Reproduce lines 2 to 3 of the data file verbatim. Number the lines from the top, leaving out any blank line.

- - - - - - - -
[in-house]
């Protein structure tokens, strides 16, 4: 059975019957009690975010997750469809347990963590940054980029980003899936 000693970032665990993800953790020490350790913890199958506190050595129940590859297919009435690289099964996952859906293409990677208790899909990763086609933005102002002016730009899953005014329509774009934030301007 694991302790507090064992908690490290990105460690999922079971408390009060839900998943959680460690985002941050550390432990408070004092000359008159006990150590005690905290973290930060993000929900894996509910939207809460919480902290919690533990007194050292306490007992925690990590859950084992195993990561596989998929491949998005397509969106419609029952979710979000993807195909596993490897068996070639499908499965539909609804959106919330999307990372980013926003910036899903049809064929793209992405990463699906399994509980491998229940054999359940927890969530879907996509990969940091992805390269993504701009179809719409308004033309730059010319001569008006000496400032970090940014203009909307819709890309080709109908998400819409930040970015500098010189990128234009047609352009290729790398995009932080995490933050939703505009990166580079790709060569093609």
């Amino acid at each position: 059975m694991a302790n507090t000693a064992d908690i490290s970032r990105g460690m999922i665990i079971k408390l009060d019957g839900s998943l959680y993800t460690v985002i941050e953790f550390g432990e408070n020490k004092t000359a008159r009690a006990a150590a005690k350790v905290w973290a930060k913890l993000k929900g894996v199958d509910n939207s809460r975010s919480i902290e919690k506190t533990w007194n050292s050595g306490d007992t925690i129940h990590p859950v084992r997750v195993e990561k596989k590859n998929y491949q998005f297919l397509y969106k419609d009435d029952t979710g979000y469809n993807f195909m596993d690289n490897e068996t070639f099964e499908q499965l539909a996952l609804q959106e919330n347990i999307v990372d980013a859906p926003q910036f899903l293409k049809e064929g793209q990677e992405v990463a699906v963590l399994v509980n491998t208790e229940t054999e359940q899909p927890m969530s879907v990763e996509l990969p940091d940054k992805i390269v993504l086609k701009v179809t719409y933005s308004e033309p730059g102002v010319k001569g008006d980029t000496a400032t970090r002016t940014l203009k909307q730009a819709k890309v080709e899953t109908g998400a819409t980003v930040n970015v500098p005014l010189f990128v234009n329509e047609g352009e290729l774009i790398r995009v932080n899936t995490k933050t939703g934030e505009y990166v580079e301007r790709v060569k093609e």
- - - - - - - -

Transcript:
């Protein structure tokens, strides 16, 4: 059975019957009690975010997750469809347990963590940054980029980003899936 000693970032665990993800953790020490350790913890199958506190050595129940590859297919009435690289099964996952859906293409990677208790899909990763086609933005102002002016730009899953005014329509774009934030301007 694991302790507090064992908690490290990105460690999922079971408390009060839900998943959680460690985002941050550390432990408070004092000359008159006990150590005690905290973290930060993000929900894996509910939207809460919480902290919690533990007194050292306490007992925690990590859950084992195993990561596989998929491949998005397509969106419609029952979710979000993807195909596993490897068996070639499908499965539909609804959106919330999307990372980013926003910036899903049809064929793209992405990463699906399994509980491998229940054999359940927890969530879907996509990969940091992805390269993504701009179809719409308004033309730059010319001569008006000496400032970090940014203009909307819709890309080709109908998400819409930040970015500098010189990128234009047609352009290729790398995009932080995490933050939703505009990166580079790709060569093609």
């Amino acid at each position: 059975m694991a302790n507090t000693a064992d908690i490290s970032r990105g460690m999922i665990i079971k408390l009060d019957g839900s998943l959680y993800t460690v985002i941050e953790f550390g432990e408070n020490k004092t000359a008159r009690a006990a150590a005690k350790v905290w973290a930060k913890l993000k929900g894996v199958d509910n939207s809460r975010s919480i902290e919690k506190t533990w007194n050292s050595g306490d007992t925690i129940h990590p859950v084992r997750v195993e990561k596989k590859n998929y491949q998005f297919l397509y969106k419609d009435d029952t979710g979000y469809n993807f195909m596993d690289n490897e068996t070639f099964e499908q499965l539909a996952l609804q959106e919330n347990i999307v990372d980013a859906p926003q910036f899903l293409k049809e064929g793209q990677e992405v990463a699906v963590l399994v509980n491998t208790e229940t054999e359940q899909p927890m969530s879907v990763e996509l990969p940091d940054k992805i390269v993504l086609k701009v179809t719409y933005s308004e033309p730059g102002v010319k001569g008006d980029t000496a400032t970090r002016t940014l203009k909307q730009a819709k890309v080709e899953t109908g998400a819409t980003v930040n970015v500098p005014l010189f990128v234009n329509e047609g352009e290729l774009i790398r995009v932080n899936t995490k933050t939703g934030e505009y990166v580079e301007r790709v060569k093609e």